£1900 raised for Cornwall Hospice Care in memorabilia auction.
It was a full house on Sunday 3rd November as Bodmin Jail hosted one last event before closing its doors for six months to allow construction to finish on its on-going £40million re-development project. An online memorabilia auction gave jail enthusiasts the chance to bid on 32 items from the original attraction, all to raise money for Cornwall Hospice Care.
The auction, which included a number of signs, posters and props taken from the original exhibits, also offered bidders a chance to own full-sized mannequins of the infamous Lightfoot Brothers complete with nooses and Chief Warden Doidge in full uniform. After weeks of bidding, all the items were sold, raising £1900 for the charity.
Cornwall Hospice Care, which celebrates their 40th anniversary next year, are proud to deliver high quality care for all people living with terminal illness in Cornwall and have been the nominated charity for Bodmin Jail in 2019. The funds raised by the jail will go towards the £5.3million it costs to provide the specialist care offered to patients every year.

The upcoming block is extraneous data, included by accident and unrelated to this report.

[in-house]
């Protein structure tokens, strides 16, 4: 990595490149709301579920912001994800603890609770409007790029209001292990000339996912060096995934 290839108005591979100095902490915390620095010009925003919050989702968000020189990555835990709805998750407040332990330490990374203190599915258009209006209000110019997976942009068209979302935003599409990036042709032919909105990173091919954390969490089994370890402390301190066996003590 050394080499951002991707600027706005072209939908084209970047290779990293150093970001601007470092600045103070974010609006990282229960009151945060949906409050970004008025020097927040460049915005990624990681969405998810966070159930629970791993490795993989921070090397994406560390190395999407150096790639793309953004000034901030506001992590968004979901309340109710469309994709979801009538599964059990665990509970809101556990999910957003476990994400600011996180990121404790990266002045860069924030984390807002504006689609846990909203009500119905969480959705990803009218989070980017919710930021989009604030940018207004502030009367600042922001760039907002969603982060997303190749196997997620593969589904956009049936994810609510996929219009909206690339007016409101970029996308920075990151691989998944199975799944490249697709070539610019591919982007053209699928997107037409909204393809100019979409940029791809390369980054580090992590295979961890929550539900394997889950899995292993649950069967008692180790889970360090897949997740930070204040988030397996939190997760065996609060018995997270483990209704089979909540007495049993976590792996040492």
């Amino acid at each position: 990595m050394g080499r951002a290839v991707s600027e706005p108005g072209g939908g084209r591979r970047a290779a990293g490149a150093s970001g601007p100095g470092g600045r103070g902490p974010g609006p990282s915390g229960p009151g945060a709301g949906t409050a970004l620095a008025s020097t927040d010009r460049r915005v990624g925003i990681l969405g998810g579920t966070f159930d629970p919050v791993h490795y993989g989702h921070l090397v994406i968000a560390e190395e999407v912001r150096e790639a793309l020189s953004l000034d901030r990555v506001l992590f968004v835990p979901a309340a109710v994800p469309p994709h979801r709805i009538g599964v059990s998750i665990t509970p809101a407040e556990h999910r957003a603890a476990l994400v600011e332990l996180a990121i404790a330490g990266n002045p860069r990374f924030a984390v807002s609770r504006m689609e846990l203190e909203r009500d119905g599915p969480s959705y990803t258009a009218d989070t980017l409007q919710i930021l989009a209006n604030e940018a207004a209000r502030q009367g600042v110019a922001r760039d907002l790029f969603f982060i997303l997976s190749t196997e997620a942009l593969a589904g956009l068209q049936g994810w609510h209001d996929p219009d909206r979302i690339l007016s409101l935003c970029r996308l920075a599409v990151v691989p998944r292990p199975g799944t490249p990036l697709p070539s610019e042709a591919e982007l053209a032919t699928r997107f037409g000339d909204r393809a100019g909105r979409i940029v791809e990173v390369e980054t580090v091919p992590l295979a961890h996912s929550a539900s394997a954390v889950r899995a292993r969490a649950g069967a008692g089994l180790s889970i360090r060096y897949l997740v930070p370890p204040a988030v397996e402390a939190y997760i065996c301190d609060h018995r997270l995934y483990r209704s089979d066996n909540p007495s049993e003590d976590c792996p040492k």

Martin Lyall, General Manager of Bodmin Jail, said:
“This was a great way to not only give our visitors a chance to own a piece of the original Bodmin Jail attraction, but also a way to raise much needed funds for Cornwall Hospice Care, a charity we are proud to be supporting. We are now very much looking forward the future of Bodmin Jail, re-opening as a brand new attraction in May 2020!”
Melanie Evans from Cornwall Hospice Care, added:
“We are absolutely delighted that Bodmin Jail have kindly supported the Hospices. We are the only provider of adult end of life care in the County. Only one fifth of the funds we need is provided by the NHS the rest must be fundraised. Without the support of businesses in the County we would not be able to continue. As it stands there are 3 beds closed in each Hospice through lack of funding. £20 funds an hour of specialist nursing care, so Bodmin Jail will have funded nearly 100 hours of care and moved us a step closer to opening more beds by Christmas.”